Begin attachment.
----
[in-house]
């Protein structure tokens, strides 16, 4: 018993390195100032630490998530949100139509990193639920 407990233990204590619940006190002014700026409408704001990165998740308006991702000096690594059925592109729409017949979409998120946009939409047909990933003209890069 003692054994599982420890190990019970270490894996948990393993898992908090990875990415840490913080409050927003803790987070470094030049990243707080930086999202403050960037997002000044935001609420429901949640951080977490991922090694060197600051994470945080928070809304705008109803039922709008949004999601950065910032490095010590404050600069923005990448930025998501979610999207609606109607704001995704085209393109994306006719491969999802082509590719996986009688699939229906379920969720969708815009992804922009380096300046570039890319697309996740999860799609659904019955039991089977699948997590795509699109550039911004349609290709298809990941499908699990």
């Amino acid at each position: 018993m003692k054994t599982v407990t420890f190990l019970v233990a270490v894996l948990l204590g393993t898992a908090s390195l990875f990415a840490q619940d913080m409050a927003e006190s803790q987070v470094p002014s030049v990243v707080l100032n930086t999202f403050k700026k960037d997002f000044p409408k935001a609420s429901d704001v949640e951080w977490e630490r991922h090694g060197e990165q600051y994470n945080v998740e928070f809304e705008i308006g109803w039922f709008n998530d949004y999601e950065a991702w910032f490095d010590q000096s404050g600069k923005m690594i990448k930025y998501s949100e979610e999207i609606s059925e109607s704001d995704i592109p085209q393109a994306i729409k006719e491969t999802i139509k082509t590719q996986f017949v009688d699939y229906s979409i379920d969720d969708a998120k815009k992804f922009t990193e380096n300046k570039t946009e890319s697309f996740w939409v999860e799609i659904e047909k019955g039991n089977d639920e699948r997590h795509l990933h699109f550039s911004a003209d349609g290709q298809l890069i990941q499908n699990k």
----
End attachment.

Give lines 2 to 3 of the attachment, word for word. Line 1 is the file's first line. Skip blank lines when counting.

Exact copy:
């Protein structure tokens, strides 16, 4: 018993390195100032630490998530949100139509990193639920 407990233990204590619940006190002014700026409408704001990165998740308006991702000096690594059925592109729409017949979409998120946009939409047909990933003209890069 003692054994599982420890190990019970270490894996948990393993898992908090990875990415840490913080409050927003803790987070470094030049990243707080930086999202403050960037997002000044935001609420429901949640951080977490991922090694060197600051994470945080928070809304705008109803039922709008949004999601950065910032490095010590404050600069923005990448930025998501979610999207609606109607704001995704085209393109994306006719491969999802082509590719996986009688699939229906379920969720969708815009992804922009380096300046570039890319697309996740999860799609659904019955039991089977699948997590795509699109550039911004349609290709298809990941499908699990």
């Amino acid at each position: 018993m003692k054994t599982v407990t420890f190990l019970v233990a270490v894996l948990l204590g393993t898992a908090s390195l990875f990415a840490q619940d913080m409050a927003e006190s803790q987070v470094p002014s030049v990243v707080l100032n930086t999202f403050k700026k960037d997002f000044p409408k935001a609420s429901d704001v949640e951080w977490e630490r991922h090694g060197e990165q600051y994470n945080v998740e928070f809304e705008i308006g109803w039922f709008n998530d949004y999601e950065a991702w910032f490095d010590q000096s404050g600069k923005m690594i990448k930025y998501s949100e979610e999207i609606s059925e109607s704001d995704i592109p085209q393109a994306i729409k006719e491969t999802i139509k082509t590719q996986f017949v009688d699939y229906s979409i379920d969720d969708a998120k815009k992804f922009t990193e380096n300046k570039t946009e890319s697309f996740w939409v999860e799609i659904e047909k019955g039991n089977d639920e699948r997590h795509l990933h699109f550039s911004a003209d349609g290709q298809l890069i990941q499908n699990k």